Extensive cross-sectional galaxy-scientific study of another galaxy reveals significant similarity with CNBetta.com

According to foreign media reports,The first detailed intersection of a galaxy similar to the Milky Way released on Monday showed that our galaxy is gradually forming. This finding casts doubt on the original story of the Milky Way.Called UGC 10738, the galaxy originally consisted of obvious “thick” and “thin” disks similar to the Milky Way galaxy. Contrary to previous theories, this suggests that the system was not the result of a rare collision with a small galaxy long ago. They seem to be the result of very subtle changes.

Galaxy-UGC-10738-777x272.jpg

This is a game dynamic factor. This means that our spiral galaxy is not the product of a catastrophic crash. On the contrary, it is common.

The discovery was made by a team led by Nicholas Scott and Jesse Van de Sante, both from the ARC 3D All-Sky Astrophysics Center of Excellence (Astro 3D) in Australia and the University of Sydney.

Dr. Scott said: “The thin and dense disks of the Milky Way are not created by great confusion, but our observations indicate that there is a definite ‘wrong’ path to the formation and evolution of galaxies. From these results, we believe that galaxies with special structure and properties are ‘extraordinary’. Can be described as galaxies. “

The results were published in the “Astronomy Journal” and have two far-reaching implications. Dr. Scott said: “The thin and dense disks of the Milky Way are believed to have formed after a rare violent fusion, so it may not be found in other spiral galaxies.”

“Our research shows that this may be wrong. It formed naturally without catastrophic intervention. This means that Milky Way galaxies may be more common. This means that they may be used as tools to better analyze our distant galaxies. For some reason, we can not see these galaxies very well.”

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UGC 10738, like the Milky Way, shows the existence of a thick disk consisting mainly of ancient stars – their iron content is identified by the low ratio of hydrogen and helium. Its thin disk stars are closer and contain more metal. The Sun is a thin disk star that contains 1.5% heavier elements than helium.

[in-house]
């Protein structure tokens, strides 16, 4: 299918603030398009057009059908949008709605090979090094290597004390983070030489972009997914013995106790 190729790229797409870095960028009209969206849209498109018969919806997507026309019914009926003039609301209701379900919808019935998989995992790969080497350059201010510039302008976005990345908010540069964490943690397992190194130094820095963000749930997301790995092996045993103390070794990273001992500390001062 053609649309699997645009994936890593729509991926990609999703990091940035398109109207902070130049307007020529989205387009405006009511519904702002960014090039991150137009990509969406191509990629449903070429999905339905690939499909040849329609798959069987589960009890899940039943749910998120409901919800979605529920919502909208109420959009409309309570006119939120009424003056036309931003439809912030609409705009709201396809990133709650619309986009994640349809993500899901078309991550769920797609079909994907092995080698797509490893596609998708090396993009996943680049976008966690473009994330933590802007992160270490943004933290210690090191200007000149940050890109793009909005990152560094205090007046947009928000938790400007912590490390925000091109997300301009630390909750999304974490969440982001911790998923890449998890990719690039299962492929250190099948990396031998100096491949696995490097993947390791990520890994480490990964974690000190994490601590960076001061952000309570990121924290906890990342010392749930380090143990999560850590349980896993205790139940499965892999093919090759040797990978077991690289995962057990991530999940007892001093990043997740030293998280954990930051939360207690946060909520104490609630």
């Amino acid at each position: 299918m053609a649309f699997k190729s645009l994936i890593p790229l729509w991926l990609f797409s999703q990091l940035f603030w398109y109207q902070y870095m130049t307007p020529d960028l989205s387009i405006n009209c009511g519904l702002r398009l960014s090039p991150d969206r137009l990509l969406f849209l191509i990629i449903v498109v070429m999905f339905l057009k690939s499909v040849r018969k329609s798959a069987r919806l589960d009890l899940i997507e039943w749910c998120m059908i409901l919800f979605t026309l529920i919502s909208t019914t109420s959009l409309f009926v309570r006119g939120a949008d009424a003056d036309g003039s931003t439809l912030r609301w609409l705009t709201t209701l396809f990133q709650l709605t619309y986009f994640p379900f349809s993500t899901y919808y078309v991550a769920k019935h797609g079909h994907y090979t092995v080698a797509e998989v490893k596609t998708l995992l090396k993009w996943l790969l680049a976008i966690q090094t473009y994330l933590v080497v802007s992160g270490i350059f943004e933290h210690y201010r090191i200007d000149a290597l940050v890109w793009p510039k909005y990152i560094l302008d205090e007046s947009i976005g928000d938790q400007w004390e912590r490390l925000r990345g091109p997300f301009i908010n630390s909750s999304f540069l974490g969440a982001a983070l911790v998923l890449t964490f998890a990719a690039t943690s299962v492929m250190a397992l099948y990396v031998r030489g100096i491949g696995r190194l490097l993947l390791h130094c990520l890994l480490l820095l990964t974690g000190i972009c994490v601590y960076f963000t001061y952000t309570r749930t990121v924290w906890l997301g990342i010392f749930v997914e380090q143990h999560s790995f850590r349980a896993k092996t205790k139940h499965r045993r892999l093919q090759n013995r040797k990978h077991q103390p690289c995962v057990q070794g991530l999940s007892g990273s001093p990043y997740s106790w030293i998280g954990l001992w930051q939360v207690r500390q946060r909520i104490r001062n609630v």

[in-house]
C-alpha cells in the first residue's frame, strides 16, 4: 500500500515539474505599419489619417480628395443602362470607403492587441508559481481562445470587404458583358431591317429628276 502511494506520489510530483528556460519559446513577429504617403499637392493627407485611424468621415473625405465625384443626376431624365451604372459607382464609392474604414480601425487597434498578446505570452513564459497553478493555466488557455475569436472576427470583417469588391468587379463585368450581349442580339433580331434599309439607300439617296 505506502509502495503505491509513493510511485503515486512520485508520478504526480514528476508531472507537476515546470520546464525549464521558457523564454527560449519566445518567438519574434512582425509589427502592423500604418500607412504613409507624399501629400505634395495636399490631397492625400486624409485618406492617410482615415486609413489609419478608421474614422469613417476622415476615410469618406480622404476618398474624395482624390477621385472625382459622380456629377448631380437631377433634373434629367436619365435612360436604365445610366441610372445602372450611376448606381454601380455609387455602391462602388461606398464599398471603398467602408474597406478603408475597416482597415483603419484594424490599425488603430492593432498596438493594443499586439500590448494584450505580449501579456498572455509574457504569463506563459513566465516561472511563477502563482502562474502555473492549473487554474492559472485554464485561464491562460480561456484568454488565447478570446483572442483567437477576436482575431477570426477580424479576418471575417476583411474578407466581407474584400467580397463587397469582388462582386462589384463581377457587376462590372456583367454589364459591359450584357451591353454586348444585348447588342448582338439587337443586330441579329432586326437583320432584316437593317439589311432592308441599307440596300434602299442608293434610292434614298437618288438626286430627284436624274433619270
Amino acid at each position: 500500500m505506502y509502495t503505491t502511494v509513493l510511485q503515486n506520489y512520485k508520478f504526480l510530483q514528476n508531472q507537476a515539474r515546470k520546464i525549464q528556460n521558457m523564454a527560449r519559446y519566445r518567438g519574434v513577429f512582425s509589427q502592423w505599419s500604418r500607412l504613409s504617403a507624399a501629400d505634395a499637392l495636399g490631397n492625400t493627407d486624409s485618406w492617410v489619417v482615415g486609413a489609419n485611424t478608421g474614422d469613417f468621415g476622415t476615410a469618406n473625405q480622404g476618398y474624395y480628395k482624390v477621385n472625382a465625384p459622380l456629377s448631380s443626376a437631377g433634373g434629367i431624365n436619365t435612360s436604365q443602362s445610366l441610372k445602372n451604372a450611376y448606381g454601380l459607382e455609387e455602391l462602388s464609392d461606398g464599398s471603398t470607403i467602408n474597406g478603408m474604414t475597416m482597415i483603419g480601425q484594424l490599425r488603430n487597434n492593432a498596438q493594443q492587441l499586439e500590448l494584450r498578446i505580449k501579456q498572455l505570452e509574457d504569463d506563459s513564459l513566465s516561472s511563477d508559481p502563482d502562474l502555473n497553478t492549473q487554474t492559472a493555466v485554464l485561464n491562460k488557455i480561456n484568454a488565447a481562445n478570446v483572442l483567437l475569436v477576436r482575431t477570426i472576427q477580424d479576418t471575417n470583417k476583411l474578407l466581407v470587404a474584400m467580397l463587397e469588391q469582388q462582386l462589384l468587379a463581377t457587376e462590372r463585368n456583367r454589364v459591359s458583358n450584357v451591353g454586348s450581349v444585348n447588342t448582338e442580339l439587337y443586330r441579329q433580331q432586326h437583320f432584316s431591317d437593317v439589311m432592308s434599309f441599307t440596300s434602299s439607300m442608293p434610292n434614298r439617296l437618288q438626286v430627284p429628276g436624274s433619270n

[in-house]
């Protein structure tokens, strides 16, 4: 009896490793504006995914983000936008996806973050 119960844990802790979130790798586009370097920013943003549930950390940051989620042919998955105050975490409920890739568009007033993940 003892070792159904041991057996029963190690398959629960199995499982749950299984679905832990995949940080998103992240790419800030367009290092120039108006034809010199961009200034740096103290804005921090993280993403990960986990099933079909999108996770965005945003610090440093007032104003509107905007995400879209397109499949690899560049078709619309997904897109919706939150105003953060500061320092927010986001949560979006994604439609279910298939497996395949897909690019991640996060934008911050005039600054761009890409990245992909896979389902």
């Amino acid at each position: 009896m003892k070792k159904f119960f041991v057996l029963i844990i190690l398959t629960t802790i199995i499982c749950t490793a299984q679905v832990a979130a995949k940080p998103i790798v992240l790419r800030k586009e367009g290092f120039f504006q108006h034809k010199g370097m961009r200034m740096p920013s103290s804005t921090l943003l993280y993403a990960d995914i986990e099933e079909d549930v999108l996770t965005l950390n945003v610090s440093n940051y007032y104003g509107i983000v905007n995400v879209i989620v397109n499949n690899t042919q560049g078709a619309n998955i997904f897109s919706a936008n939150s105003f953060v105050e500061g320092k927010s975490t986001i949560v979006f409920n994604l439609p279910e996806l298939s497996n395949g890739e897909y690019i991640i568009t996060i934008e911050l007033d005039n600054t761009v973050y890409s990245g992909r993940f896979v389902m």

Although such disks have previously been found in other galaxies, it is not possible to say whether they have the same star distribution — so they do not look similar. Scott, Van de Sante and their colleagues observed the UGC 10738, located 320 million light-years away, using the largest telescope in the European Southern Laboratory in Chile.

The angle of this galaxy is “edge up”, so observing it really gives a cross section of its structure. “Using a tool called a multi-element spectroscopic detector or muse, you can estimate the metal ratio of stars in its thick and thin disks,” Dr. Van de Sante explained.

“They’re basically Milky Way galaxy-old stars in a thick disk, like young stars in a thin disk. We’re studying some other galaxies to determine, but the strongest evidence that these two galaxies share is the same way.”

Dr. Scott said the marginal orientation of the UGC 10738 is that it is easy to see the type of stars on each disk. He said: “It’s like differentiating between dwarves and tall humans. If you try to do this from above, it’s impossible, but if you look at it from the side, it’s relatively easy.”

Professor Ken Freeman, associate professor of research at the Australian National University, said: “This is an important step in understanding how disk galaxies formed long ago. We know a lot about how the Milky Way formed, but we have always been concerned that the Milky Way is not a common spiral galaxy. We now see that the disk is very common for the formation of other galaxies. “

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Professor Lisa Cowley, director of Astro 3D, added: “The Milky Way shows how the Great Mystery of how the universe formed spiral galaxies over 13 billion years is integrated.”

Other research co-authors are the University of Macquarie in Australia and the Max Planck Institute for Exoplanet Physics in Germany.

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About the Author: Cary Douglas

Cary Douglas is a reporter who covers everything from oil trading to China's biggest conglomerates and technology companies. Originally from Chicago, he is a graduate of New York University's business and economic reporting program.

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